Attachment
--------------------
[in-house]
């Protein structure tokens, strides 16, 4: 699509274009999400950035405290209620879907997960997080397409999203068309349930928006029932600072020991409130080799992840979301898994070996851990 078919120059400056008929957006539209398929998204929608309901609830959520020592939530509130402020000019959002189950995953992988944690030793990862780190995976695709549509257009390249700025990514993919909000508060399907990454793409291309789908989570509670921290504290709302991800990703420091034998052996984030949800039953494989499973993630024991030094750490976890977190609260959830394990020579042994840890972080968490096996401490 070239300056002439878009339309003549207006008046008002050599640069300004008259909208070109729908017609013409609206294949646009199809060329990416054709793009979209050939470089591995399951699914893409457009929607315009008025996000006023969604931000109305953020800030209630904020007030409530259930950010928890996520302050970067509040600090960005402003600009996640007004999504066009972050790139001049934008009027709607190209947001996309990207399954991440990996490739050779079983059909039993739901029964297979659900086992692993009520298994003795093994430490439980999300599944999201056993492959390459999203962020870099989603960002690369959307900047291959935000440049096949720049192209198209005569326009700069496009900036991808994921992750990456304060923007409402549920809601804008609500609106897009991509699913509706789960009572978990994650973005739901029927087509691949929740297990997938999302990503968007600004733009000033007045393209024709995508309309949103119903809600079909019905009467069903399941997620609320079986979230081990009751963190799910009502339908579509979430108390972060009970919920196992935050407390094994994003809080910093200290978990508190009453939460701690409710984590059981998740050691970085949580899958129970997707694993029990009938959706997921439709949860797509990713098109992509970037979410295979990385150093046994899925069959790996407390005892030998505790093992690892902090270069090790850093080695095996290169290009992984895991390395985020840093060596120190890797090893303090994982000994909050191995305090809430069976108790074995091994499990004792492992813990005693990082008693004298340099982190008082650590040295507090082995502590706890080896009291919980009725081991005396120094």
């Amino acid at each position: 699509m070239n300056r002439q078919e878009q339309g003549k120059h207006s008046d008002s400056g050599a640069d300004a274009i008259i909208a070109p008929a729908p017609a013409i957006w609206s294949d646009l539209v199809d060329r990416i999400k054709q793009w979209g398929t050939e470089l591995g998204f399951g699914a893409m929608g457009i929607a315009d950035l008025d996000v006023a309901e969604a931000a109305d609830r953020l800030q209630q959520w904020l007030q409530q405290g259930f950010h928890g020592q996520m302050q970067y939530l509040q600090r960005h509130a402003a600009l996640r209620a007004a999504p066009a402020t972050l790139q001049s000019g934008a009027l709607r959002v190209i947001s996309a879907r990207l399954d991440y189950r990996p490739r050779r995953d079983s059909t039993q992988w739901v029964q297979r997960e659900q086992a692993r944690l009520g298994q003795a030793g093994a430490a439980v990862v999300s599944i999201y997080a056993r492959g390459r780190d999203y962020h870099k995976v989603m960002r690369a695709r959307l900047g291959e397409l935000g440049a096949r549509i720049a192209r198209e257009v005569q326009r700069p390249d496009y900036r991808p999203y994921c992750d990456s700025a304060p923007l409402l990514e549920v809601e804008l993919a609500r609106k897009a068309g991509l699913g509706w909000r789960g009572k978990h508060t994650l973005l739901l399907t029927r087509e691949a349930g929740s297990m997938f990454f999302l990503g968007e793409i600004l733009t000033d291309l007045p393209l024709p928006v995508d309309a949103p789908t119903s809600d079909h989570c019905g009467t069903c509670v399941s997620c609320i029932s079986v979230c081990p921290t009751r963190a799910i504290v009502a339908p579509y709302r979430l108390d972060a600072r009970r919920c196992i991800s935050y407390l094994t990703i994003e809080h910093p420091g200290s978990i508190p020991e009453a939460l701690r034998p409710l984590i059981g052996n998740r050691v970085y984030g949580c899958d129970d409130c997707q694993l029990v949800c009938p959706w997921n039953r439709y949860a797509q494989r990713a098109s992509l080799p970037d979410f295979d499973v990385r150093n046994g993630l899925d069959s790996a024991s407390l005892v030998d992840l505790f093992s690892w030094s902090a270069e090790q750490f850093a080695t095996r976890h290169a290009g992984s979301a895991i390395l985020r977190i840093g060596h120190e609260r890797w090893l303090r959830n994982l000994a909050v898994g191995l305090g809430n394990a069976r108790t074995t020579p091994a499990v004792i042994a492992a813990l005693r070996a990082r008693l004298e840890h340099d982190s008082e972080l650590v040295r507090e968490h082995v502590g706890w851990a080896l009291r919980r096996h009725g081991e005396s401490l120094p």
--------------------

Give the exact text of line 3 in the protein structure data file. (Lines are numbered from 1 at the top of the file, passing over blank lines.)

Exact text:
């Amino acid at each position: 699509m070239n300056r002439q078919e878009q339309g003549k120059h207006s008046d008002s400056g050599a640069d300004a274009i008259i909208a070109p008929a729908p017609a013409i957006w609206s294949d646009l539209v199809d060329r990416i999400k054709q793009w979209g398929t050939e470089l591995g998204f399951g699914a893409m929608g457009i929607a315009d950035l008025d996000v006023a309901e969604a931000a109305d609830r953020l800030q209630q959520w904020l007030q409530q405290g259930f950010h928890g020592q996520m302050q970067y939530l509040q600090r960005h509130a402003a600009l996640r209620a007004a999504p066009a402020t972050l790139q001049s000019g934008a009027l709607r959002v190209i947001s996309a879907r990207l399954d991440y189950r990996p490739r050779r995953d079983s059909t039993q992988w739901v029964q297979r997960e659900q086992a692993r944690l009520g298994q003795a030793g093994a430490a439980v990862v999300s599944i999201y997080a056993r492959g390459r780190d999203y962020h870099k995976v989603m960002r690369a695709r959307l900047g291959e397409l935000g440049a096949r549509i720049a192209r198209e257009v005569q326009r700069p390249d496009y900036r991808p999203y994921c992750d990456s700025a304060p923007l409402l990514e549920v809601e804008l993919a609500r609106k897009a068309g991509l699913g509706w909000r789960g009572k978990h508060t994650l973005l739901l399907t029927r087509e691949a349930g929740s297990m997938f990454f999302l990503g968007e793409i600004l733009t000033d291309l007045p393209l024709p928006v995508d309309a949103p789908t119903s809600d079909h989570c019905g009467t069903c509670v399941s997620c609320i029932s079986v979230c081990p921290t009751r963190a799910i504290v009502a339908p579509y709302r979430l108390d972060a600072r009970r919920c196992i991800s935050y407390l094994t990703i994003e809080h910093p420091g200290s978990i508190p020991e009453a939460l701690r034998p409710l984590i059981g052996n998740r050691v970085y984030g949580c899958d129970d409130c997707q694993l029990v949800c009938p959706w997921n039953r439709y949860a797509q494989r990713a098109s992509l080799p970037d979410f295979d499973v990385r150093n046994g993630l899925d069959s790996a024991s407390l005892v030998d992840l505790f093992s690892w030094s902090a270069e090790q750490f850093a080695t095996r976890h290169a290009g992984s979301a895991i390395l985020r977190i840093g060596h120190e609260r890797w090893l303090r959830n994982l000994a909050v898994g191995l305090g809430n394990a069976r108790t074995t020579p091994a499990v004792i042994a492992a813990l005693r070996a990082r008693l004298e840890h340099d982190s008082e972080l650590v040295r507090e968490h082995v502590g706890w851990a080896l009291r919980r096996h009725g081991e005396s401490l120094p």